Last week I began saying Mass in our daily Mass chapel at St Joseph’s Catholic School facing East. I do so on two days of the week, while facing the people on the other three days. I’m also taking time to explain the change and what it means and why we are doing it.
We will also begin the changeover at St Mary’s quite soon. I hope to post some photographs here on the blog of both celebrations, as well as the responses and reactions of our people.
This photograph is courtesy of Shawn Tribe at New Liturgical Movement blog.
Father Dwight — what have the students’ reactions been so far? How long have you been preparing them for this change? What do the parents/teachers say? (And do you have any idea of the percentage of families/staff who are St. Mary’s parishoners?)I think the huge bulk of responses will be emotional ones based on the Mass experiences of our youths. I must admit I’m a little uneasy. I haven’t been back to the Church very long and now this. Will I still feel part of the miracle of Mass or will this change make more distinct the line between clergy and laity?
You may rest easy. The Tuesday morning and Wednesday afternoon masses are voluntary. The congregation is very small. For the main school Mass I will continue to face the people as usual.The idea behind this has been explained in Fr Newman’s parish letters during Lent, but it is not meant to separate the priest from the people. In fact, it does just the reverse–by praying in the same direction as the people the priest is praying with them as they face the Lord together.So far the response has ranged from “It doesn’t matter to me.” to “Can you explain what is going on?” to “I love it. This is wonderful.”I am interested and open to hearing everyone’s frank responses. Thanks for yours!
Please don’t think I’m unwilling to embrace this change or that I have any quibble with Father Newman’s timetable on implementing this. Just curious to know what the kids thought. Even young ‘uns can be remarkably set in their ways! Glad to hear it’s been generally positive.I’m entirely making room for the possibility that I’ll see the beauty and wisdom in this change after one Mass.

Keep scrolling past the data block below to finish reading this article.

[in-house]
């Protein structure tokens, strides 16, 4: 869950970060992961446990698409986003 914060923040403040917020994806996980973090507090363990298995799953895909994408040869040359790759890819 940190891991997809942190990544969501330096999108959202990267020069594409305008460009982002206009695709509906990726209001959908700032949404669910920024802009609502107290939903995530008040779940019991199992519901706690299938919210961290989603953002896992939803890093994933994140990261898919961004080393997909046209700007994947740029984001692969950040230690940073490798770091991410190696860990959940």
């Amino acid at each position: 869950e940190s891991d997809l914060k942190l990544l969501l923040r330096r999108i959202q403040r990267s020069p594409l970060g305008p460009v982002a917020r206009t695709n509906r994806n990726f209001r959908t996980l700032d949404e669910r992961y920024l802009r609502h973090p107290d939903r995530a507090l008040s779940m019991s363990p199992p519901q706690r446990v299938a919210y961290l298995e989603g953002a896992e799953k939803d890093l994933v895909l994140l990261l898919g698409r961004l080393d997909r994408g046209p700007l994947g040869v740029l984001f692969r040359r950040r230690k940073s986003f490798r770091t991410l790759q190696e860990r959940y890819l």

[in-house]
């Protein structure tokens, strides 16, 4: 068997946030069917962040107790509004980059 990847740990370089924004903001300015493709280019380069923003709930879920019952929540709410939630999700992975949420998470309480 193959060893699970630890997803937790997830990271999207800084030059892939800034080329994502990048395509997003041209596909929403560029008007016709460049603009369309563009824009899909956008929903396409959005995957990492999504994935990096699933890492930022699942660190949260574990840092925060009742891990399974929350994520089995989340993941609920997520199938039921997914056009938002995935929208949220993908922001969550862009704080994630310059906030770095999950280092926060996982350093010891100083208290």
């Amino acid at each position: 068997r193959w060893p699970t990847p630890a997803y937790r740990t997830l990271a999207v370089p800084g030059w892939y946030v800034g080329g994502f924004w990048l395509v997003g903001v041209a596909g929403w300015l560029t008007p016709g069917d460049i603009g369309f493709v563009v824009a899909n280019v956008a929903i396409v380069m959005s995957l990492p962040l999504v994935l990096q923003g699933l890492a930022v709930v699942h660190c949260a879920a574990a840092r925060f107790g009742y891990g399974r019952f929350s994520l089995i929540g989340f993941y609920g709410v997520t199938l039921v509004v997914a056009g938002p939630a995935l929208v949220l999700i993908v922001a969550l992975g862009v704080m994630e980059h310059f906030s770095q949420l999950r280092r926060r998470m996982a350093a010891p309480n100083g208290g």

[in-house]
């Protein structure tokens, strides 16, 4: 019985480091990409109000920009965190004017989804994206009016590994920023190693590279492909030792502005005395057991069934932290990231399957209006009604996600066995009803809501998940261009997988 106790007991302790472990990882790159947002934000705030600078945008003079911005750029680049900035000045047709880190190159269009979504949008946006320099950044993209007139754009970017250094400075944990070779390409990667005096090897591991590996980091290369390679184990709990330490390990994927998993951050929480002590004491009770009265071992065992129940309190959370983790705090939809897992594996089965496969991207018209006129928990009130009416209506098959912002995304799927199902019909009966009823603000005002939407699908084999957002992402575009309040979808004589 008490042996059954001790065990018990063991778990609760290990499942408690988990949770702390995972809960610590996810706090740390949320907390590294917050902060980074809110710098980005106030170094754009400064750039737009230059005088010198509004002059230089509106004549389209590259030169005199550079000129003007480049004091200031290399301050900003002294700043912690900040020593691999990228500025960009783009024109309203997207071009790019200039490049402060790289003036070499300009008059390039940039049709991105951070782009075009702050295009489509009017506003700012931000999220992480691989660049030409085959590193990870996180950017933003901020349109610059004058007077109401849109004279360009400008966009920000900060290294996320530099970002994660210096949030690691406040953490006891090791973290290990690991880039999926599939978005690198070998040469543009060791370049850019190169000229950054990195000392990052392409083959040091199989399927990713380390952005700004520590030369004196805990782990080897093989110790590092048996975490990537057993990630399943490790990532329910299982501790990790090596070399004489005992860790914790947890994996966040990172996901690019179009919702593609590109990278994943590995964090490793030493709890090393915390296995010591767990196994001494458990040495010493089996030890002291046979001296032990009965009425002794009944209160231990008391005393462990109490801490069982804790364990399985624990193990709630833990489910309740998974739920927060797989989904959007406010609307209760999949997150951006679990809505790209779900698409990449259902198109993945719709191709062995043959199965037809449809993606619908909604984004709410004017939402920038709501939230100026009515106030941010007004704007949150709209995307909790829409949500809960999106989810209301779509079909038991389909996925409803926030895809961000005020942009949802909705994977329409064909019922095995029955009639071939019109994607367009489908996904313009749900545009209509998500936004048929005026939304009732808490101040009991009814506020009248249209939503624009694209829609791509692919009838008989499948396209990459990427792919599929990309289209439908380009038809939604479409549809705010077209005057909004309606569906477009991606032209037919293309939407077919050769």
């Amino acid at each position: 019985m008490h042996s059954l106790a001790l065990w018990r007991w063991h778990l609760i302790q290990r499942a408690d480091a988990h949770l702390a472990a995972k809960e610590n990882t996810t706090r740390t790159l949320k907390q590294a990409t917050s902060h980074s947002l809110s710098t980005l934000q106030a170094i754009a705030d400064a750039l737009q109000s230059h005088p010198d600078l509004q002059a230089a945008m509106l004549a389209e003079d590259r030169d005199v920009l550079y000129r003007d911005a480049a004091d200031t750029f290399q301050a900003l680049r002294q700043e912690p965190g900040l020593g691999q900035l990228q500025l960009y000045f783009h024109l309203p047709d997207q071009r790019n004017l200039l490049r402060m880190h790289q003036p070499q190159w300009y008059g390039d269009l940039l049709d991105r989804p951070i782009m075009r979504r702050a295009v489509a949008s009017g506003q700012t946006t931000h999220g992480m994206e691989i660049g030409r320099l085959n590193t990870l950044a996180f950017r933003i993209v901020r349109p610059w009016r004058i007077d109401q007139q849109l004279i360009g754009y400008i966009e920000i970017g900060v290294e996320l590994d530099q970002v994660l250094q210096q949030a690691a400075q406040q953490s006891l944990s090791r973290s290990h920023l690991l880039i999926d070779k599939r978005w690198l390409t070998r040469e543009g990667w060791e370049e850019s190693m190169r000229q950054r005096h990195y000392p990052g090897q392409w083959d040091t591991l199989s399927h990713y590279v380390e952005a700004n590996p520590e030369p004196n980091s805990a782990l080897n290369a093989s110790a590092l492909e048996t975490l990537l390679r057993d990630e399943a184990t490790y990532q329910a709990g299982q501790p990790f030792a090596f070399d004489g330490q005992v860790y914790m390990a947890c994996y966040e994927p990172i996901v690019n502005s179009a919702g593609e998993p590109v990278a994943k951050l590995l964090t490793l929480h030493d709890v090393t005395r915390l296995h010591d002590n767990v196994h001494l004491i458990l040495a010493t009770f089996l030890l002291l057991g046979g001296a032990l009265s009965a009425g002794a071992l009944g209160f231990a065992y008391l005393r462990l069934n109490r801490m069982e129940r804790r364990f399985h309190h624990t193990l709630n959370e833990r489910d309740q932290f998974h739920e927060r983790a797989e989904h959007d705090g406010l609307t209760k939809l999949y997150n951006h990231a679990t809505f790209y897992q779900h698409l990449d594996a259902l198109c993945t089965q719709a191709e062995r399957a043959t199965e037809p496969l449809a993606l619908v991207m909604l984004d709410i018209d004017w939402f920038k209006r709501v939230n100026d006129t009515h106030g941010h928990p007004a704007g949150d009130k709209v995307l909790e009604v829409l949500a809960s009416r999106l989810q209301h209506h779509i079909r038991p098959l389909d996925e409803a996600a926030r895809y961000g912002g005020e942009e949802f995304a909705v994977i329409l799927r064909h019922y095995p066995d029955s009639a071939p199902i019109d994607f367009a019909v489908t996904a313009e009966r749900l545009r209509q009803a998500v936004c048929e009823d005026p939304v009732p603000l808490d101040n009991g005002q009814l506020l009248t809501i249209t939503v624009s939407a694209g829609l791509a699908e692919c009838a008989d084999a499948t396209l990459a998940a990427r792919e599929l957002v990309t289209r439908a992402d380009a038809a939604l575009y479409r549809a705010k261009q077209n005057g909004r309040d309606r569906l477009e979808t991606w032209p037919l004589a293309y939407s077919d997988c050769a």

I suppose we should be thankfull that you did not meet up with the ACC prior to the RCC. I’ve been to reverse facing masses several times with the ACC using he 1928 prayerbook. i believe that it is more natural for the celebrant to worship god *with* the people and only accidentally become ‘in persona christi’. When the celebrant is forced to face the people and strive to become ‘in persona christi I think it doesn’t work as well.Obviously this is just my humble opinion amnogst billions of other opinions. But to make a long story short, I don’t think that lovers of the Norvus Ordo or liberals should have a knee-jerk reaction against the priest facing the other way. it is not done in arrogance, but in humility.
In my new parish (we’ve just moved) they never got around to remodeling the church after Vatican II. So all the Novus Ordo Masses have the priest and the people facing the same direction. None of the parishioners there seem to feel distanced from the Mass. In fact, I’ve seldom seen such enthusiasm for the Mass.
That’s wonderful Father! I am one of those who feels the priest is more separated when he is standing on the other side of the altar. It is much better if the priest should simply lead the community in prayer.